Don’t bother with the PSVR 1 (which is getting outdated), just wait for the PSVR 2. It’s 10x better and worth the wait.
The PSVR 2 seems very promising and might even rival the Quest 2 (it won’t surpass it though due to being confined to console VR). The advantages of a PSVR 2 is that you get access to an exclusive collection of Playstation VR games.
The downside is, you won’t be able to play Quest exclusive games and PC VR titles. You also won’t be able to get custom songs for Beat Saber and VRChat likely won’t be available.
2. HP Reverb G2
Price: $499 (mid range) | Requires a powerful PC? Yes | Resolution: Very High | FOV: Low | Wireless? No
The Reverb G2 is a mid-range headset, cheaper than the high-end headsets like the Index and Pimax, but more expensive than the Quest 2.
Comfort and resolution are the two most important factors for watching movies on a headset, and this headset excels in both of them.
For gaming – the tracking is pretty accurate if you are a casual gamer. But for those who want to climb the leaderboards in Beat Saber or want to play in competitive shooters, the tracking can hold you back.
It’s possible to upgrade the tracking by using Lighthouse tracking, but that will add several hundred dollars to the cost.
Overall – I’d mainly recommend this headset for non-tryhard gamers and those who love watching movies, as it’s lightweight and offers one of the highest resolution of any headset.
3. Oculus Quest 2
The Oculus Quest 2 is still a good option for a VR headset under $500.
It’s more “well-rounded” than the HP Reverb G2, offering superior tracking, standalone capabilities and overall better for gaming.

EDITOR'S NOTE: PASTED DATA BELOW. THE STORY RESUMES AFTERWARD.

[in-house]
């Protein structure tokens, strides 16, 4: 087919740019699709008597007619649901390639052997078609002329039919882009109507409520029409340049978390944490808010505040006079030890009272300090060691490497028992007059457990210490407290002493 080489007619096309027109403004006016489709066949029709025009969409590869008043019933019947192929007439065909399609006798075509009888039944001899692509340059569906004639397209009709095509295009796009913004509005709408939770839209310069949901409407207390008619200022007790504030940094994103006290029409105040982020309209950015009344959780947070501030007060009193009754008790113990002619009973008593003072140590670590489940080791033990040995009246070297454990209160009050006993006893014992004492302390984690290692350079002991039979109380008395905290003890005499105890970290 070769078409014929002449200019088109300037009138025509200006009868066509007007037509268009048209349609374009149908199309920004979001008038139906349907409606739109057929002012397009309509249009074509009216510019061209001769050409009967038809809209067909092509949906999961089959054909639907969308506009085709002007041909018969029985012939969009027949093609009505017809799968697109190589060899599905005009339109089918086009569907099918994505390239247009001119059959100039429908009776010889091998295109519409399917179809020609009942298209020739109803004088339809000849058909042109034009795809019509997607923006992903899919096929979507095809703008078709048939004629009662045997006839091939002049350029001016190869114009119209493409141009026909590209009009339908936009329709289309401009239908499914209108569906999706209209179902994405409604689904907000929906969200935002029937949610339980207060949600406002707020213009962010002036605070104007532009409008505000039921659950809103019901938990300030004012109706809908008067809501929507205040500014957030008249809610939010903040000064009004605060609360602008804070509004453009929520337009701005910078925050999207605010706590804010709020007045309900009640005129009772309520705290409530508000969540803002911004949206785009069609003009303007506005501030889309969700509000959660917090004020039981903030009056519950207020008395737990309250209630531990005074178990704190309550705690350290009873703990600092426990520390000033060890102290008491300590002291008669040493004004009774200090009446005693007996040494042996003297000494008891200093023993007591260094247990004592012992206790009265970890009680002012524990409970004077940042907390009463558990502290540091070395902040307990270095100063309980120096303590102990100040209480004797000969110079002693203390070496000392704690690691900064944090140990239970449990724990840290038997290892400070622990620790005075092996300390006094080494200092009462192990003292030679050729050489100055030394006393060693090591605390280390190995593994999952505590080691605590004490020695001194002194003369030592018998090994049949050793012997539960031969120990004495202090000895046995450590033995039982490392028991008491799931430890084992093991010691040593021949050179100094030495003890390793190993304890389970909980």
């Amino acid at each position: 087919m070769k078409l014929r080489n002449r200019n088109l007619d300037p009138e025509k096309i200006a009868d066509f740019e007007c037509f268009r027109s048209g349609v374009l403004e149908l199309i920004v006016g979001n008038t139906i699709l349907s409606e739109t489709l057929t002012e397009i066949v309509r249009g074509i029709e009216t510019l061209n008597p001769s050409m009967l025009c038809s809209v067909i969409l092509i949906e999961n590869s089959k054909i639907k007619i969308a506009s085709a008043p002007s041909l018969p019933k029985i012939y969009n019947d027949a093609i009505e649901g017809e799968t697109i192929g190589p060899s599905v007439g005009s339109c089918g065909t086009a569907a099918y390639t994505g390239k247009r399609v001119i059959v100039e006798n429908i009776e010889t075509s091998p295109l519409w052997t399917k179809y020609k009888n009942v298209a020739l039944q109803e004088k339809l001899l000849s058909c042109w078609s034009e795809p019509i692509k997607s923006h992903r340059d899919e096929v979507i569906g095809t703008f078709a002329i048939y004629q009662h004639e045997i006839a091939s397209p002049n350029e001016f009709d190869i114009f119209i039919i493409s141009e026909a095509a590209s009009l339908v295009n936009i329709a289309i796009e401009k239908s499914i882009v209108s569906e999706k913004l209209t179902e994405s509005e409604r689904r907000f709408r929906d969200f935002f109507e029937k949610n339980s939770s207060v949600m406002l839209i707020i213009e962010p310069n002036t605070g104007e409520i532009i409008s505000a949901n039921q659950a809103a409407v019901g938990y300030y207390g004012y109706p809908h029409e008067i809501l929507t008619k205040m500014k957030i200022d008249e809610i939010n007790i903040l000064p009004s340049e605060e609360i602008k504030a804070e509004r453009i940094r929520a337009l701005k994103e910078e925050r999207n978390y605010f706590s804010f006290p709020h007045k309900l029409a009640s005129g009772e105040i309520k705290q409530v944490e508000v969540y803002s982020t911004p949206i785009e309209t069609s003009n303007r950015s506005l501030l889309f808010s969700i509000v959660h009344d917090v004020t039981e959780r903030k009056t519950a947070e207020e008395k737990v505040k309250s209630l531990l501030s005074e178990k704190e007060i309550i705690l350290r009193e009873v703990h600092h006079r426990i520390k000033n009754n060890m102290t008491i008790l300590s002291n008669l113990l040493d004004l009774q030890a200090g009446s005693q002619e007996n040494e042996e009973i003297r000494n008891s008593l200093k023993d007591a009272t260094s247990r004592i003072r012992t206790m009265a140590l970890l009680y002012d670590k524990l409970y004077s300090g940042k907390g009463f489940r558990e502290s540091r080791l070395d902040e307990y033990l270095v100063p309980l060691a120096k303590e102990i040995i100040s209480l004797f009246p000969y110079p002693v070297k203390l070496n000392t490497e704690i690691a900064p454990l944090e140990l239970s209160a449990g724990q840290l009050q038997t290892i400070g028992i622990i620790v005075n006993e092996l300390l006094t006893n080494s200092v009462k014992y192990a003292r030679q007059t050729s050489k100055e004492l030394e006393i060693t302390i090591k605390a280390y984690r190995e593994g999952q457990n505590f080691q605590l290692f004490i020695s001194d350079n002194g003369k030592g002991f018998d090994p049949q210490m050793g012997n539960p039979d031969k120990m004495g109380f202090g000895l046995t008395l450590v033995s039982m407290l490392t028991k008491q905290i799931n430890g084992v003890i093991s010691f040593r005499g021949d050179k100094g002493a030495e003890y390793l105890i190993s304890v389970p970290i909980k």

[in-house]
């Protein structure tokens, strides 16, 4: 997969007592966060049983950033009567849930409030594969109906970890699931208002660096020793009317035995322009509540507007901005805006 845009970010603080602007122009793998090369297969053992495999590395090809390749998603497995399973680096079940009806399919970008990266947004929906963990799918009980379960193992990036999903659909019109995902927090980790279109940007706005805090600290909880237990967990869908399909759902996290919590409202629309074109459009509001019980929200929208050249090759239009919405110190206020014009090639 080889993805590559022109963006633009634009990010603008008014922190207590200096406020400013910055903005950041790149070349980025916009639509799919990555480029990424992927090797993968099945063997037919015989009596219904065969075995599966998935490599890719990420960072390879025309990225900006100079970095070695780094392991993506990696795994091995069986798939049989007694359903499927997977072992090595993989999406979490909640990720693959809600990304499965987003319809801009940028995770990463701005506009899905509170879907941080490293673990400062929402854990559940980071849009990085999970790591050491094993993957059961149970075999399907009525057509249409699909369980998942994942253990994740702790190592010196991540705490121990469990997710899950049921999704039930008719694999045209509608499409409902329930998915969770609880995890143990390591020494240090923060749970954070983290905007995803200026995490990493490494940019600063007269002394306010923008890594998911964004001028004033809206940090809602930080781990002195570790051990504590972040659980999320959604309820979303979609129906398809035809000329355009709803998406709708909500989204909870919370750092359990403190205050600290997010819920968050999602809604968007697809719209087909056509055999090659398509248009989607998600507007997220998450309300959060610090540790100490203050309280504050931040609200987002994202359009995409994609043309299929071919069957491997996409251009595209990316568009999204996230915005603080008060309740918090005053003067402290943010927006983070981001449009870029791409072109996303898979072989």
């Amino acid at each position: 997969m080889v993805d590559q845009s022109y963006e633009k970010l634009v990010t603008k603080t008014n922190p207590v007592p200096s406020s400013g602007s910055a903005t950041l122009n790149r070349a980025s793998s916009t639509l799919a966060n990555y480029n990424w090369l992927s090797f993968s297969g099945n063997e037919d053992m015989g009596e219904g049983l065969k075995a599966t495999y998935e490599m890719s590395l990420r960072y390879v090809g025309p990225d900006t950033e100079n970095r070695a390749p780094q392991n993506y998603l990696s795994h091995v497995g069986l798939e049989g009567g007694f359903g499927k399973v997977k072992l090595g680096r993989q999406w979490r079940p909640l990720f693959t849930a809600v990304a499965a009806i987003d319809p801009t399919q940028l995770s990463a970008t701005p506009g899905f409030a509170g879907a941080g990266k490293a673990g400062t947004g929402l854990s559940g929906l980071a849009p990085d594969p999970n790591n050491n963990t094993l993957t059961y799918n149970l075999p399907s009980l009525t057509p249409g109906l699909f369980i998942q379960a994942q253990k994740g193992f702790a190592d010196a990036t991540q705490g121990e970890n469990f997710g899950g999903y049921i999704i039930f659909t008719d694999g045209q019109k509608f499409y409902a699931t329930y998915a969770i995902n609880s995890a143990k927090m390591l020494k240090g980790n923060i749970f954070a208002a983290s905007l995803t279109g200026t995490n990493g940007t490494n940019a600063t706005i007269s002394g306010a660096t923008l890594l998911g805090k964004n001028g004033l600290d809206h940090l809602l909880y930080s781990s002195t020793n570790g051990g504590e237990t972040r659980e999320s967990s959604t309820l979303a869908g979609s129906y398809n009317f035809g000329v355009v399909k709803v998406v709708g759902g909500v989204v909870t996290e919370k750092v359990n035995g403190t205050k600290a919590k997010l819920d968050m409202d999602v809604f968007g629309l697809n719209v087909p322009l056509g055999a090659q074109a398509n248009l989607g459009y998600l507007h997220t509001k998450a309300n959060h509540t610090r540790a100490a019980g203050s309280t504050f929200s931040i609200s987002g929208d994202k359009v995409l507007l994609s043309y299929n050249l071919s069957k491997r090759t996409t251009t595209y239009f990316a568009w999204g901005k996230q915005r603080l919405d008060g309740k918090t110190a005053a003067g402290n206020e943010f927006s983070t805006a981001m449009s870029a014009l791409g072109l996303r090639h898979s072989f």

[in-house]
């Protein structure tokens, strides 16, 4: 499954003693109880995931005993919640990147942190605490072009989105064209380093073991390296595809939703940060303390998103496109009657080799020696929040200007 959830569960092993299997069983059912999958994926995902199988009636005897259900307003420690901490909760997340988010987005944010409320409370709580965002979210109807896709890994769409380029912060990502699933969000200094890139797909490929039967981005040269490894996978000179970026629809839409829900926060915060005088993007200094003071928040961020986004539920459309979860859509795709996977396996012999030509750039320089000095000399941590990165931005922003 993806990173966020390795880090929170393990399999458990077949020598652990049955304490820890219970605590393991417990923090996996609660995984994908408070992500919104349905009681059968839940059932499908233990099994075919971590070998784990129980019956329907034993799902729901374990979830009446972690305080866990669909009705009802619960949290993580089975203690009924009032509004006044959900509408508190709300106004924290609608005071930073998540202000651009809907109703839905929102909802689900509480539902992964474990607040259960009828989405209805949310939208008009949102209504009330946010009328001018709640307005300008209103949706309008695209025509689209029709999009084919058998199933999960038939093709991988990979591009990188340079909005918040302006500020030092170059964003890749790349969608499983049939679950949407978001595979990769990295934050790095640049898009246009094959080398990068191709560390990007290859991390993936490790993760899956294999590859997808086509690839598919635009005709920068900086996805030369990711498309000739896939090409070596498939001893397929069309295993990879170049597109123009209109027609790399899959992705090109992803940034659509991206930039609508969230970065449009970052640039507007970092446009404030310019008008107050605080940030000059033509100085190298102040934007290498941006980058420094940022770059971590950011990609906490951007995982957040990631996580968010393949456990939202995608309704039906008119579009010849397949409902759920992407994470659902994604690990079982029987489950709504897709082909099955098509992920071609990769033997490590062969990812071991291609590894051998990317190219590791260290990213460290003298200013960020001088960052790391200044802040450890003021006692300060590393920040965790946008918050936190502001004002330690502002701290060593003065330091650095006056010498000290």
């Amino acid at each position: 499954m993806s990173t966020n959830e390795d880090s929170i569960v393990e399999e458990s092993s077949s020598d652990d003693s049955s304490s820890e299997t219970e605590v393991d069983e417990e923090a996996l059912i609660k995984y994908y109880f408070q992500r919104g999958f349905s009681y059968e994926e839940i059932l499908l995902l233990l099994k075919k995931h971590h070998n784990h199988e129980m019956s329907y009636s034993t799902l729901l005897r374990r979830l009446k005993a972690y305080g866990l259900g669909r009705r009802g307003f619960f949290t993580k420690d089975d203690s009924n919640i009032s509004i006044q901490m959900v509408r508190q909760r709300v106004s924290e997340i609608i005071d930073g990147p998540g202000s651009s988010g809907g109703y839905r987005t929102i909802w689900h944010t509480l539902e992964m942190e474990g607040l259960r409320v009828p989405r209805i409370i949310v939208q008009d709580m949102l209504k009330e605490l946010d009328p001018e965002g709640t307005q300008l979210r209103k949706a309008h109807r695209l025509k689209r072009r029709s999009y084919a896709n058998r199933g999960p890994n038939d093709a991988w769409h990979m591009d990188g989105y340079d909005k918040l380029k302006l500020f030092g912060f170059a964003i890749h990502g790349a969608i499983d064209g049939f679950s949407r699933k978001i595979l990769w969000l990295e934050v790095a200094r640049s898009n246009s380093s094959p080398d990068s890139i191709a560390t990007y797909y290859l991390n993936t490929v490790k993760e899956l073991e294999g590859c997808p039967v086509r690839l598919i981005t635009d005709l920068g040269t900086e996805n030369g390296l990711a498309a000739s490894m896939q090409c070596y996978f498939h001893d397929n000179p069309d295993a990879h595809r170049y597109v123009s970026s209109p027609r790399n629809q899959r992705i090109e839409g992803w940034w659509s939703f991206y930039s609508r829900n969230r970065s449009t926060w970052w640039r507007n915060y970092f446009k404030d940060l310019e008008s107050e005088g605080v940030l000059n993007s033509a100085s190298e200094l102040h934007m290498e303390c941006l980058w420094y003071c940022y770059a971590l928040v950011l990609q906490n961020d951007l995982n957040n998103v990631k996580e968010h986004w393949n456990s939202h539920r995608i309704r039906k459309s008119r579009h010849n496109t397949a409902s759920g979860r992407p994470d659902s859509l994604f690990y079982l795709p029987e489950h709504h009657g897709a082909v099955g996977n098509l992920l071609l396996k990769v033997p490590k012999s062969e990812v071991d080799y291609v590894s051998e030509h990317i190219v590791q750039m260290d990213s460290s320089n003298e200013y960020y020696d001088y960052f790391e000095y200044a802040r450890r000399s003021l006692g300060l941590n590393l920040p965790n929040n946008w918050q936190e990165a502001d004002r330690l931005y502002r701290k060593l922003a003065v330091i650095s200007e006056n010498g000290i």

Do note that most people who buy the Quest 2 will also be buying $50-100 worth of comfort mods so you’ll likely need to add that to price. Even with comfort mods, the headset is similar in comfort to the Reverb G2
With that said, I still recommend this headset over the Reverb G2, simply because it’s wireless/standalone. If you’re a person who loves high resolution and don’t care about wirelessness, than get the Reverb G2.
Best VR Headsets for Gaming
Are you looking to buy a headset to play a specific game like VRChat, Beat Saber, Digital Combat Simulator World (DCS World) and sim racing games?
Here I’ll outline the popular ones:
1. Best for DCS World: Pimax 8KX DMAS
Resolution: 3840 x 2160 (per eye) | FOV: 160° x 103°
If you’ve got a powerful gaming PC (minimum 2080 Ti graphics card), then get the Pimax 8KX DMAS. Combine this with a HOTAS and you’ll feel like a real battle pilot.
It’s so immersive I was quaking in my boots when I first tried it.
This is the most expensive set up. You’ll be the most immersed if you can afford this. However, for those with a lower budget, I recommend getting a HP Reverb G2 instead. It’s still a very solid option.
Quest 2 is viable as well, but there’s extra latency and you might encounter disconnect bugs.
2. Best for VRChat: HTC Vive Pro
Price: High to Very High | Requires a powerful PC? Yes | Resolution: Average | FOV: Low | Wireless? Possible with the adapter
One of the original top VR headsets. It still has a special use today for it’s eye-tracking, finger-tracking and full-body tracking capabilities.
If you pair this headset with Valve Index controllers, you get finger tracking.
Combine with 3 VIVE trackers (the best trackers on the market) and you’ll have full body tracking.
Add a VIVE Pro Eye and you’ll have eye tracking.
Granted, all this is super expensive. The headset alone isn’t expensive, but the add-ons are.
Only do this if you’re really committed to a life in VRChat!
Note: If you buy this headset, you’ll need 2-4 base stations.
This is the cheapest setup you can do to get full body tracking in VRChat. A more expensive alternative would be the Valve Index or the Pimax headsets.
If you don’t care about full body tracking, then any headset is fine for VRChat (in this case – just get the Quest 2).
For a more in-depth guide, read my guide on choosing the best VR headset for VRChat.
3. Best for Beat Saber: Oculus Rift CV 1